When you assess the Fordham evaluation of the state standards, their report barely gets a grade of “D,” and perhaps should be graded “F.
They’re At It Again: Evaluation of the NGSS
The Fordham Foundation’s science Gang of Seven has released it’s “Final Evaluation of the Next Generation Science Standards.” The same gang that evaluated the state science standards is at it again. This time they have applied their flawed research method to evaluate the Next Generation Science Standards.
The Gang of Seven does not seem to have 20/20 vision when it comes to research. Instead they have an unchanging fealty to a conservative agenda and a canonical view of science education which restricts and confines them to an old school view of science teaching. Science education has rocketed past the views in two earlier reports issued by Fordham about science education standards, as well as the NGSS.
Cognitively, the Fordham standards are not much to write home about. And it is amazing, given the low-level of the Fordham standards that any state would score lower than their own standards.
You can read my earlier reviews of Fordham’s lack of knowledge about science education here and here. For Fordham to continue its effort to promote an honest discussion of science education is a sham. According to this final report, the Gang of Seven used the same criteria used to evaluate the state science standards.
The Gang of Seven has consistently kept to this mantra, and in this final report of the NGSS, they find that science education is in peril. They grade the NGSS gets a grade of C+. What this means is that most of the state standards are inferior to the NGSS, and of course to the Fordham science standards. Using a color coded map of the U.S., Fordham reports that:
- 13 States are Clearly Superior
- 22 States are Too Close to Call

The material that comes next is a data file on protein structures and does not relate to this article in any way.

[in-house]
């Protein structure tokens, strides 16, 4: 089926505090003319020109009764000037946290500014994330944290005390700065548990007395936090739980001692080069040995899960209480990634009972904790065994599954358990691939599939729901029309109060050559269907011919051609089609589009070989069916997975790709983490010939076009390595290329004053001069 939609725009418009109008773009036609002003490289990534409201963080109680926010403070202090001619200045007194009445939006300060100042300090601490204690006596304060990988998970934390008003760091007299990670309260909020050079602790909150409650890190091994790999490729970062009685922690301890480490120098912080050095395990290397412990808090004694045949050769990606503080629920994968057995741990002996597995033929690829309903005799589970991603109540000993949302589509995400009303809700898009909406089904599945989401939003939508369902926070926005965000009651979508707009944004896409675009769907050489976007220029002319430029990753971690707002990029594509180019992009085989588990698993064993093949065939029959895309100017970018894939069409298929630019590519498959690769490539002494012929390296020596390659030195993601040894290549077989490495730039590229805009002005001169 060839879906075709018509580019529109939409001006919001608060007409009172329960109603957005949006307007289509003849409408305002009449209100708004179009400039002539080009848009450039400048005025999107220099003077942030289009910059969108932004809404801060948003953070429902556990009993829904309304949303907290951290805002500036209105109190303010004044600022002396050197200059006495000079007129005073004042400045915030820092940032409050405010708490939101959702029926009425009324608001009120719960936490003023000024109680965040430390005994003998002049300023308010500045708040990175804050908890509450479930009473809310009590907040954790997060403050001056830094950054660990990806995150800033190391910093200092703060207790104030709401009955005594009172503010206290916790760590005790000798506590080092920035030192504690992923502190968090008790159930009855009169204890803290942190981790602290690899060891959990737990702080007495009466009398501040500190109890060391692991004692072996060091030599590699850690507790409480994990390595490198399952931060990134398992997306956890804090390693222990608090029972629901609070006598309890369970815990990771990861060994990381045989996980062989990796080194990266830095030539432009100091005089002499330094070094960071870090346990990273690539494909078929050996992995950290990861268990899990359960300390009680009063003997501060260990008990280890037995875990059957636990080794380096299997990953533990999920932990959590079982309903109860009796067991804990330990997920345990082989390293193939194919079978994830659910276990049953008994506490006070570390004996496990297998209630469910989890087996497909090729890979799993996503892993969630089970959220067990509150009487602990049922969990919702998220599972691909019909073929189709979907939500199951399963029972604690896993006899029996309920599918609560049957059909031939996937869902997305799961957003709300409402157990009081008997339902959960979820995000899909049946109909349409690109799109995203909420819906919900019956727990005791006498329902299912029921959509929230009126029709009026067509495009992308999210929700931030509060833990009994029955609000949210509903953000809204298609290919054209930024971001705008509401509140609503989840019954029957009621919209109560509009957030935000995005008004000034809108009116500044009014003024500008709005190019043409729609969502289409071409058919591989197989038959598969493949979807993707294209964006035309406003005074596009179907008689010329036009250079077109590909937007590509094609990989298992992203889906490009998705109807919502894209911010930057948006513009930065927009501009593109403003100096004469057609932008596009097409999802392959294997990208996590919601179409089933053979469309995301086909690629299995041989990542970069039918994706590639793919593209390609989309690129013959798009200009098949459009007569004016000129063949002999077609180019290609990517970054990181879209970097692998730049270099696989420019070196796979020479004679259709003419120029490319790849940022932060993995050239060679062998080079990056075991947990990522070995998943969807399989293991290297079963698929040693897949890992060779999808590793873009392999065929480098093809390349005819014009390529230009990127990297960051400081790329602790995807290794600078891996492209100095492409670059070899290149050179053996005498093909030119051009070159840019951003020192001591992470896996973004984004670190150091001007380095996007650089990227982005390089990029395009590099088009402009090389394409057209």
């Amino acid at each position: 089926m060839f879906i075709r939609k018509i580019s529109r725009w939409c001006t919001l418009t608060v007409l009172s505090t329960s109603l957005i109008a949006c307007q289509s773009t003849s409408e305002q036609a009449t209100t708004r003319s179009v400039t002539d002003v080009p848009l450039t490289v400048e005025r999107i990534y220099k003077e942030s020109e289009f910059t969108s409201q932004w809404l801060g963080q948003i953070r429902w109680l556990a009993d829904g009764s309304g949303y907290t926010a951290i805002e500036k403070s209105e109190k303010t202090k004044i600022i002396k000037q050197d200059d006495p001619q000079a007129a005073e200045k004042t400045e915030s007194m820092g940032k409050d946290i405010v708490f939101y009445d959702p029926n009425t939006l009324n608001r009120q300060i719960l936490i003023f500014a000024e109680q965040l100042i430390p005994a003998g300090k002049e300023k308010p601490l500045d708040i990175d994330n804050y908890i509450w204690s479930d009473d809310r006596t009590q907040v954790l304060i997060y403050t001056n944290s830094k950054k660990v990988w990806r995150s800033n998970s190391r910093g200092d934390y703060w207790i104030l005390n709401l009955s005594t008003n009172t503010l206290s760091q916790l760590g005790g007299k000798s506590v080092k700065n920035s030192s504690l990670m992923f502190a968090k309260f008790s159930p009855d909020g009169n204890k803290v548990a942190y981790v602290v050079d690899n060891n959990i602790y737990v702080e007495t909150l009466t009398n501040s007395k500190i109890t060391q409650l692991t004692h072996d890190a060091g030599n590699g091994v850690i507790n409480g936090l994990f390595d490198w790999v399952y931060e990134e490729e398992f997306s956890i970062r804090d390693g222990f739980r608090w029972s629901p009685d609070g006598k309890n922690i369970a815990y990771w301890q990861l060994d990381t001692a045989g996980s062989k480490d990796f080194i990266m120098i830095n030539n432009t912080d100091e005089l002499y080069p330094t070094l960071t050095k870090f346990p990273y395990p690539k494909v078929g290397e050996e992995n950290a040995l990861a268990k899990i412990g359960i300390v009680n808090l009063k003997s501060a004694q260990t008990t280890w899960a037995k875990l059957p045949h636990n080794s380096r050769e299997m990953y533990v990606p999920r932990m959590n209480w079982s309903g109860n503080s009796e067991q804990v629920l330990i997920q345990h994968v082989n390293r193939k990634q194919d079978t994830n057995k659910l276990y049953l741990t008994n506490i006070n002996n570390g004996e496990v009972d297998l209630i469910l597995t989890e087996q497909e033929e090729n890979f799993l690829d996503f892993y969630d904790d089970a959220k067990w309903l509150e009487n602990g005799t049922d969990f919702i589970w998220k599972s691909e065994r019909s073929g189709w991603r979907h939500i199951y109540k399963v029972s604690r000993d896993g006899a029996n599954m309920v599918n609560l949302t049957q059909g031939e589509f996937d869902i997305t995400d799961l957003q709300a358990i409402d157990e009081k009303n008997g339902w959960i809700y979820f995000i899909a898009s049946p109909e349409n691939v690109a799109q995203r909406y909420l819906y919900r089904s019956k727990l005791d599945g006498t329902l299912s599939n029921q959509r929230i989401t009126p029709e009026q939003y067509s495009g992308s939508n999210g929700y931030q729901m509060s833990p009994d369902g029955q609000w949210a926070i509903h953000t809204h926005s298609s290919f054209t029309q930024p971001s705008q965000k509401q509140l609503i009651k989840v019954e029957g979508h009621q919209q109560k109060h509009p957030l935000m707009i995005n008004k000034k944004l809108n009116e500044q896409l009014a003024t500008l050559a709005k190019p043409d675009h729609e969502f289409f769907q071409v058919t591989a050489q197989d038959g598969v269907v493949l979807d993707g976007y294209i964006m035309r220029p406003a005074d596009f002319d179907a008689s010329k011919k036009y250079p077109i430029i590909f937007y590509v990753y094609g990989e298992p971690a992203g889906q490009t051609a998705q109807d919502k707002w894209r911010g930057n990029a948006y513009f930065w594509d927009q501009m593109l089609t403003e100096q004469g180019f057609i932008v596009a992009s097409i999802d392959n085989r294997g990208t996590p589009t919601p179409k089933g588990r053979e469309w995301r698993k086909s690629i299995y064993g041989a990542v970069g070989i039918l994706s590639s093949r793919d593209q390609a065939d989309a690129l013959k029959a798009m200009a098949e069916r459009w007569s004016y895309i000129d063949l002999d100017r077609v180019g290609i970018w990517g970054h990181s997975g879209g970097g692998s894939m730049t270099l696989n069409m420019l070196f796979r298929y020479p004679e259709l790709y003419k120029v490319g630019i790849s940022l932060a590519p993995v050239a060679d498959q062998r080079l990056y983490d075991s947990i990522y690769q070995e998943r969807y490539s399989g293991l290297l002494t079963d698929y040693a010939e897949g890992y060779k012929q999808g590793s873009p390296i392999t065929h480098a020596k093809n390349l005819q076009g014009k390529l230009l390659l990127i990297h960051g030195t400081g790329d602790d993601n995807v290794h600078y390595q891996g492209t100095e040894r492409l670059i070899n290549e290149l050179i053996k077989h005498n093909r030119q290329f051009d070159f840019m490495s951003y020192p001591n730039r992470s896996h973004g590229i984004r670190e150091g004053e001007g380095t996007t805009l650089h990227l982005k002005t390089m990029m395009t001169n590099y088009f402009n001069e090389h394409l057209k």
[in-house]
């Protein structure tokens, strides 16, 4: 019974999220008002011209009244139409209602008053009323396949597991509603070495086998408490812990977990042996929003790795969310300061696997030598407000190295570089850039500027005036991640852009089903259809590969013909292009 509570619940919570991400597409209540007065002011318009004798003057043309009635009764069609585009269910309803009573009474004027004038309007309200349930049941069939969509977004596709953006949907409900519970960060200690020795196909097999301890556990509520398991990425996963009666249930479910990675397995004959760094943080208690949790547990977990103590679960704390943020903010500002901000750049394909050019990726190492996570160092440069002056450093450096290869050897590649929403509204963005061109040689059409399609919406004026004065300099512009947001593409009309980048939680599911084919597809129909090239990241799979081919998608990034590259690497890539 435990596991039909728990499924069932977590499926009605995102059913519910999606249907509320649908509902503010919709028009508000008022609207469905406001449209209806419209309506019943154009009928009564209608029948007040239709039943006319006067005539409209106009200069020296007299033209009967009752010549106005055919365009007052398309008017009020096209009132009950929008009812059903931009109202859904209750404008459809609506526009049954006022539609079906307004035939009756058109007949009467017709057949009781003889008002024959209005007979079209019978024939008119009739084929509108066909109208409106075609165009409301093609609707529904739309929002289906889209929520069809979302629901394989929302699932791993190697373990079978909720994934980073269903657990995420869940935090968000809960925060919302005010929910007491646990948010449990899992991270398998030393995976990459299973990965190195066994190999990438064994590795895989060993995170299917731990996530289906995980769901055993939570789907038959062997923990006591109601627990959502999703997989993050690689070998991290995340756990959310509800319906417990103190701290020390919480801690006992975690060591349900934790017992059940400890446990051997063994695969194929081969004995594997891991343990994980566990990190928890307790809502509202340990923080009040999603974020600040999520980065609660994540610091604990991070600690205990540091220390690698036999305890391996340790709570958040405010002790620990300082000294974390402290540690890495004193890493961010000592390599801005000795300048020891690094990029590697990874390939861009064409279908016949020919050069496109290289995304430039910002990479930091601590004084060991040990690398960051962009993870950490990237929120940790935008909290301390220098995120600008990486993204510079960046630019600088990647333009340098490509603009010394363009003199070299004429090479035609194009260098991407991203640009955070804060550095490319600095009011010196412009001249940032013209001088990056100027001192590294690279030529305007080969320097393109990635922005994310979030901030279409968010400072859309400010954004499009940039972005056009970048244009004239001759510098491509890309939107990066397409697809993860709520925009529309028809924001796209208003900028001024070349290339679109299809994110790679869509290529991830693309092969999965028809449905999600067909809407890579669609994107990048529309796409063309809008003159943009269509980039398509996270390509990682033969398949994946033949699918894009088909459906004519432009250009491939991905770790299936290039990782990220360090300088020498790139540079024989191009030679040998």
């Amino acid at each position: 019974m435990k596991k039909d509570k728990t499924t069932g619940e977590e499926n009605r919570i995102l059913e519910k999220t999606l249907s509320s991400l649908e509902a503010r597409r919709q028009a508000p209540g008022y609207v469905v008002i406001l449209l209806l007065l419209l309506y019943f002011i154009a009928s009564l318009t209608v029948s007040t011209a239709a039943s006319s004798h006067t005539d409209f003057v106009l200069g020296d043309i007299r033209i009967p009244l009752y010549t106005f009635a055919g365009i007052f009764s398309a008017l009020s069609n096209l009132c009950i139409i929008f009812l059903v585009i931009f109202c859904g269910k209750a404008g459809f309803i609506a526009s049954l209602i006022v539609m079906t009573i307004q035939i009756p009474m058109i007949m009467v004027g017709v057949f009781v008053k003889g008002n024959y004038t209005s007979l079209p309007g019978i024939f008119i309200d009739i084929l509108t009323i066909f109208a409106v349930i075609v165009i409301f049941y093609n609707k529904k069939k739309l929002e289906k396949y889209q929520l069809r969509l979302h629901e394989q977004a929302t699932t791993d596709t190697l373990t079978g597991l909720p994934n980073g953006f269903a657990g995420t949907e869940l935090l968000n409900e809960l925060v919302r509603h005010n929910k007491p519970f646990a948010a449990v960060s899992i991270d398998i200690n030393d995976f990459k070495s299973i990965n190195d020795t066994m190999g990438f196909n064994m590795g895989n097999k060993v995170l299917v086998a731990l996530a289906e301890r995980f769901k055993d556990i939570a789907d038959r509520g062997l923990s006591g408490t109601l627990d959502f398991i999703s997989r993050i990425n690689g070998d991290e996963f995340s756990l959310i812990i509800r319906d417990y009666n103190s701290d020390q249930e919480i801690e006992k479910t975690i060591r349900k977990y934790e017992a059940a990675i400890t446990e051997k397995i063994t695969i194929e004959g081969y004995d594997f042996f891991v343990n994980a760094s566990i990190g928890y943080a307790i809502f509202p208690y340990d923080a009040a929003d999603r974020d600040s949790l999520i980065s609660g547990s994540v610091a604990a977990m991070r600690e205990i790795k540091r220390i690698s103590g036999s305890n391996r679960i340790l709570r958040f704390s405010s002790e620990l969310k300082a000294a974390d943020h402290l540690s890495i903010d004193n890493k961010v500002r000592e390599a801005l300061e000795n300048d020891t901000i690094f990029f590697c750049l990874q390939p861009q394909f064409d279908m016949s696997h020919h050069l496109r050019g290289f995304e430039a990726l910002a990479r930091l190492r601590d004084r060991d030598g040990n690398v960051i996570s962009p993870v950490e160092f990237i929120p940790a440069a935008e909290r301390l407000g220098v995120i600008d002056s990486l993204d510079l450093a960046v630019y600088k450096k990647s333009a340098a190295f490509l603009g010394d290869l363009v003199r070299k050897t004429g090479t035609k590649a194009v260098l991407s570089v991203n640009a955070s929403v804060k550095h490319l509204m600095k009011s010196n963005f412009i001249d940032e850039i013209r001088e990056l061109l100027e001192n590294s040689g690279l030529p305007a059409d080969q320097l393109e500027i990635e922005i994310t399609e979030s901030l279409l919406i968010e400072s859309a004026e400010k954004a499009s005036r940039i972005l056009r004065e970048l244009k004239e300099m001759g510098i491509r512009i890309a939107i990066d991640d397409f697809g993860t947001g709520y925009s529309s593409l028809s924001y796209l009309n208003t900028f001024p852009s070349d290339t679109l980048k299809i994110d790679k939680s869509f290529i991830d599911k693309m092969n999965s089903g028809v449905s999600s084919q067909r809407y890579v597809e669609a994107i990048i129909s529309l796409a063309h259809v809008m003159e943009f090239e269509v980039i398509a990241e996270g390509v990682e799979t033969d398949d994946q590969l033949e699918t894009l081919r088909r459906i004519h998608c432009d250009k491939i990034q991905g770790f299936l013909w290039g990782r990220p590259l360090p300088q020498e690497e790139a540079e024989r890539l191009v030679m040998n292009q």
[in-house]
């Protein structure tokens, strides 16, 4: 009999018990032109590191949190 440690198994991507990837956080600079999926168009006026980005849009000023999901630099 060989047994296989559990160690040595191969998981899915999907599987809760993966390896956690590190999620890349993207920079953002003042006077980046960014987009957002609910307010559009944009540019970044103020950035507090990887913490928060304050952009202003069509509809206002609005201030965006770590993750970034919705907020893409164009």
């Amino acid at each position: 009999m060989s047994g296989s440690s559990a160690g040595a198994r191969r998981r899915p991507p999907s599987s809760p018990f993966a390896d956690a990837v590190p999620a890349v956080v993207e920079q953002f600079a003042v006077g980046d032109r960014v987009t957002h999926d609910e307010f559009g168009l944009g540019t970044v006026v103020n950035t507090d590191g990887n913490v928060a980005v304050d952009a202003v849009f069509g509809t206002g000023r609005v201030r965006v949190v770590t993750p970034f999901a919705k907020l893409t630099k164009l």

- 16 States are Clearly Inferior
First of all, you need to realize that Fordham has their own set of science content standards (General expectations for learning). Follow this link to Fordham’s Final Evaluation of the NGSS, and then scroll down through the document to page 55, and you will find their standards listed on pages 55 – 61. . Then they used the same criteria to check the final version of the NGSS. In my earlier analysis I gave the Fordham science standards a grade of D. For them to use these criteria to judge the NGSS is absurd.
Yet, they keep saying that science education is inferior, and after a while, people begin to believe them. For me, the gang of seven is not qualified to evaluate science education. Yes, the Gang of Seven have credentials in science and engineering, but they are woefully inadequate in their understanding of science curriculum development, or the current research on science teaching. Many of the creative ideas that emerged in science teaching in the past thirty years represent interdisciplinary thinking, the learning sciences, deep understanding of how students learn science, and yes, constructivism.
The Fordham group appears to have had their eyes closed during this period. Anything they have to say about the NGSS should be rejected.
Is the Final Evaluation of the Next Generation Science Standards by the Thomas Fordham Institute junk science? I’ll offer an answer in the next post on this blog.
In the meantime, what is your opinion of the Fordham methods used to evaluate the Next Generation Science Standards?